First viewed : March 1984
One of the game-changing TV programmes of the eighties, Spitting Image matched the wonderful caricatures of puppeteers Peter Fluck and Roger Law with up to the minute satire from its team of young writers. The show took aim at both politicians of all sides and the major celebrities and sportspeople of the day. The first season was much criticised for the quality of the writing. The team did subsequently up their game but in truth it was always a bit hit and miss, the result of trying to be as topical as possible.
I missed the first episode; the first one I saw , which may have been the second, had one of the series' best -remembered sketches, where terminally boring snooker champion Steve Davis decided to re-brand himself as Steve "Interesting" Davis . In fairness to him, Davis took it in good part and used the word in the name of his promotions company. He became a regular character boring celebrities outside the world of snooker with tales of his matchbox collection.
Other people who found their puppets amusing were Michael Heseltine who wanted to buy his manic warmonger and Roger Moore whose eyebrows were the only animate part of his puppet. On the other hand, Phil Collins was not at all pleased with his self-pitying balladeer moaning about the loss of his hair although a year or so later he was happy to call the team in to make the video for Land of Confusion . Genesis 's anonymous keyboard player Tony Banks was wryly amused that the puppet had a stage charisma that he certainly didn't possess.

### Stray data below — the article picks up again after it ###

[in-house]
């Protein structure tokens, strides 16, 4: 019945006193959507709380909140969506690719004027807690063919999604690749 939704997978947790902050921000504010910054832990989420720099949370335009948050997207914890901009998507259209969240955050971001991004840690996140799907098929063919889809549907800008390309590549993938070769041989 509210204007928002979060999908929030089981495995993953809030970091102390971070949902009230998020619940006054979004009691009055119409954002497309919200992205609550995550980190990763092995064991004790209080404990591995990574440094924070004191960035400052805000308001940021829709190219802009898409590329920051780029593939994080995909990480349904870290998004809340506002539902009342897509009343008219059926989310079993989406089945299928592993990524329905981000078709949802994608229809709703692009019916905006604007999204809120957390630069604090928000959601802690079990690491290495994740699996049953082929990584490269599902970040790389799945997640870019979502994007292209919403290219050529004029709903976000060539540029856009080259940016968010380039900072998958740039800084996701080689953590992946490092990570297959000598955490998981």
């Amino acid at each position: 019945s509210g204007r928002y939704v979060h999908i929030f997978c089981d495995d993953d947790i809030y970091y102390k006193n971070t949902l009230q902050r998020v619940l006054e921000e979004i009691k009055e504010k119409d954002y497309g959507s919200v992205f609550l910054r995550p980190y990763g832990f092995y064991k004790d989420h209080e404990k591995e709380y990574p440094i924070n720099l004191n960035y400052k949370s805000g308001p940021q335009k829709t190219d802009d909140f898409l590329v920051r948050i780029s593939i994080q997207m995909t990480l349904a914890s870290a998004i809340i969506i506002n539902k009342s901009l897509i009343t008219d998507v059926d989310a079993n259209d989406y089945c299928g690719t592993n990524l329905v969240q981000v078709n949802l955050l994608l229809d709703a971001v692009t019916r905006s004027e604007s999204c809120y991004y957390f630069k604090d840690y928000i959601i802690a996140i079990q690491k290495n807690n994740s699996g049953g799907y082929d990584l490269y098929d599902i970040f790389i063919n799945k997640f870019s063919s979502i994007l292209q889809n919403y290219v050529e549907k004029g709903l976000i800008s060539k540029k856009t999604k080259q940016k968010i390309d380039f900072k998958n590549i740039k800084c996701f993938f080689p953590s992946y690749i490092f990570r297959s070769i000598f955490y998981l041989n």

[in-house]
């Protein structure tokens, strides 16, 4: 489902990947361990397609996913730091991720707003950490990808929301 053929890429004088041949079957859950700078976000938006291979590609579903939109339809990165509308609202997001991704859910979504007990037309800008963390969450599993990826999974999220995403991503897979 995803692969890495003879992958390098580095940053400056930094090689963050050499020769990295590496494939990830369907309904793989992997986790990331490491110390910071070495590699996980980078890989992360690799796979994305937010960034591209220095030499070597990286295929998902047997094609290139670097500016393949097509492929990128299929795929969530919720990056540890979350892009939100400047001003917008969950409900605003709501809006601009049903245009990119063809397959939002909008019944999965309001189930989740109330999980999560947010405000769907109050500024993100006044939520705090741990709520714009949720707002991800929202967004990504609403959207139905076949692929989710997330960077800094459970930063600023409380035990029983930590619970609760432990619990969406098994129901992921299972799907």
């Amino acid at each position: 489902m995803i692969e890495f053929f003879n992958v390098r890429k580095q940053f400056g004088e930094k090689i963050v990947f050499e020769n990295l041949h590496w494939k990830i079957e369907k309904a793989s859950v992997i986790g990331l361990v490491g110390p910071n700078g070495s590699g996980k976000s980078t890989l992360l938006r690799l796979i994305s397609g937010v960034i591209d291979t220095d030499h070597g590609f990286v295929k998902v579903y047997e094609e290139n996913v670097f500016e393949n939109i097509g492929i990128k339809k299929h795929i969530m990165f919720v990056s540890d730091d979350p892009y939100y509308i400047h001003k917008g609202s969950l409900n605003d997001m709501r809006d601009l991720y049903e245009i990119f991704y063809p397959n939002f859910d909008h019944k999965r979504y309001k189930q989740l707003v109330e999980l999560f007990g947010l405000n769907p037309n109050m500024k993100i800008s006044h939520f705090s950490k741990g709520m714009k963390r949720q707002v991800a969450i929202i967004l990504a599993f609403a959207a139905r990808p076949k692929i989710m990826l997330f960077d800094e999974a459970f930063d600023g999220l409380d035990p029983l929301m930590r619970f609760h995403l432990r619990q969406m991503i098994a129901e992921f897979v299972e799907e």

The puppets which appeared most frequently were not surprisingly Thatcher and Reagan , the former depicted as an evil dictator who eventually had Satan in her Cabinet and the latter , a dangerous imbecile. The show tried to be evenhanded in its politics. Labour's Neil Kinnock certainly didn't get an easy ride but the politician who complained the most was Liberal leader David Steel who resented the implication that he was a subservient midget in David Owen's pocket. I think Steel's indolence compared with Owen's formidable energy was at least partly responsible for this and I've often wondered if his pre-emptive call for merger immediately after the 1987 election was influenced by a desire to repair the "damage" he attributed to the programme.
Where the show really broke new ground was in the coverage of the Royal Family. No previous programme had attacked them so directly including the Sovereign herself. Whether its's really fair to lampoon someone whose role precludes the right to reply is still a valid question but Spitting Image well and truly broke the mould there and the concept of deference suffered another mortal blow
The show suffered a major blow in 1990 when its biggest star was shunted off the stage and although they nailed John Major pretty well as the pea-eating grey man whose wife is set to explode with boredom, there's no doubt that the increasing convergence of the parties towards the centre ground gave the team less promising material. In 1993 a number of writers quit the programme and the viewing figures plummeted. It was eventually cancelled in 1996; a planned resurrection in 2006 came to grief.
Apart from the ones already mentioned above my favourite bits were :
- Lester Piggott being subtitled whenever he spoke
- Donald Sinden's craven obsession with getting a knighthood and the Queen calling him a "boring old ham"
- Stephen Hendry's zits
- Gary Lineker being bland and reasonable when the Grim Reaper comes for him
- David Owen reacting to Clint Eastwood's election as Mayor of Carmel with the observation " I've always said it's policies not personalities that matter"
- Reagan demonstrating the precision of American fighter pilots in the toilets
- Paul McCartney approaching Desmond Tutu for a duet and being told "piss off you Scouse git!"